Q&A: What alternatives are there to solar power?

Question by Oshay Henderson: What alternatives are there to solar power?
What alternatives are there to solar power? I was going to get solar panels for my house in Canada, but Canada might not be the best source of solar power, so how else could I obtain free electricity?

Best answer:

Answer by Benji
hydro power is popular in canada. but you still have to pay for it.
geothermal energy is another alternative, but its not popular in canada yet.

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  1. rus0sell says:

    Getting “free electricity” from technologies such as solar panels or wind turbines can take years for the savings to overcome the initial start-up costs, let alone maintenance and repair.

    You can however stop wasting energy throughout your house with low costs improvements that may save more money than a solar panel ever would. Make sure your house is well insulated, including your windows and doors. These days most quality doors, windows, and insulation have R-values; the higher the R-value the better. Even your heating/cooling ducts should be well insulated. Its like putting hot coffee in a paper cup versus a thermos: the better the insulation, the less energy you’ll lose.

    Another tip would be to make sure you an up to date furnace and household appliances. The energy star labels are key. Get low wattage light bulbs, turn off (and unplug) electronics when not in use, little things. They all add up in the end.

  2. mintie_boy says:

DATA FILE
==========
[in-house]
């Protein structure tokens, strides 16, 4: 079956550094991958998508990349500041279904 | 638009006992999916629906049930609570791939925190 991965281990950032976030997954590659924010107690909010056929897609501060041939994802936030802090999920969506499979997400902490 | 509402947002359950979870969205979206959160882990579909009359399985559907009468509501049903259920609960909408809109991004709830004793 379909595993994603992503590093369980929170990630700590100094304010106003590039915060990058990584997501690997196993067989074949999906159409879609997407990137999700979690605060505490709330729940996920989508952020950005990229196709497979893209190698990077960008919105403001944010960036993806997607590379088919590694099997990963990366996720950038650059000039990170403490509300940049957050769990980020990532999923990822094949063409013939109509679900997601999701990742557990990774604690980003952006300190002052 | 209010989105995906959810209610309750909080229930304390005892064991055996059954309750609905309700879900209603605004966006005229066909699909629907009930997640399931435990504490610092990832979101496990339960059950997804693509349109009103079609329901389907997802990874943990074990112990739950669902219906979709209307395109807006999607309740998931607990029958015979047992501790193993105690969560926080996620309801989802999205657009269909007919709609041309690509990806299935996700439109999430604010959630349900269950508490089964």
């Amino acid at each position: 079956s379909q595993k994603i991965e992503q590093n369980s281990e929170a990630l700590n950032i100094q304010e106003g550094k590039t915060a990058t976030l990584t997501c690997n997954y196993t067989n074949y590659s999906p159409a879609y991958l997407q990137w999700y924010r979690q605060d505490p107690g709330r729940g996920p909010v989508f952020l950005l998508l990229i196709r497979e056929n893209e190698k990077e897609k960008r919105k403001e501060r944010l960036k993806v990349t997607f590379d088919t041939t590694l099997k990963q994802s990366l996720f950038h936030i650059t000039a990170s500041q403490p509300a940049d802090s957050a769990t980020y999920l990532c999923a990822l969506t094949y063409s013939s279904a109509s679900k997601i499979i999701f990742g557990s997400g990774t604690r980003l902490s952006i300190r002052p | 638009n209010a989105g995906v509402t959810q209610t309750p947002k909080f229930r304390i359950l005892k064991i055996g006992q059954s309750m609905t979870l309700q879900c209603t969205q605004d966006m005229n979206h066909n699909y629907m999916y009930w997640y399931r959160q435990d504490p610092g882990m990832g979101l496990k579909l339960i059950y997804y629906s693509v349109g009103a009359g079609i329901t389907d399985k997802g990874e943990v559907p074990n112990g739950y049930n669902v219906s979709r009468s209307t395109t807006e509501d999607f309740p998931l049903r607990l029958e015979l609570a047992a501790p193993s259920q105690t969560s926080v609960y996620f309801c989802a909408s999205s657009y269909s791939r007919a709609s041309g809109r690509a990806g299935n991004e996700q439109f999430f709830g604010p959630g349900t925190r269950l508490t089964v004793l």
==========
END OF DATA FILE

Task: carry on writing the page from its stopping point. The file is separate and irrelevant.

You will also find that most the time solar power isn’t “free”. That is most the time the electricity generated on your house is fed back into the power grid. You still use normal electricity, however you now put some electricity back into the system (it doesn’t go directly to your house, most the time anyway).

    Solar passive designs, and high energy efficiency ratings for your house are the best options to reduce costs. Solar panels can offset electricity bills (however generally work best if you are not home a lot during the day, and that your general electricity use is low especially during peak periods). Solar heat pumps can act as boosters for gas hot water systems to help reduce costs.

    Also as suggested geothermal energy can be used for heating and cooling. Generally a very cheap practice however a large installation cost is involved. Won’t supply electricity to your house either most the time, generally only for heating and cooling.

  3. Alex says:

    Hydro-power, wind power, solar power,

    answer my question here please:

  4. Sandy says:

    Check out articles on microhydroelectricity and solar hotwater. http://homepower.com/home/

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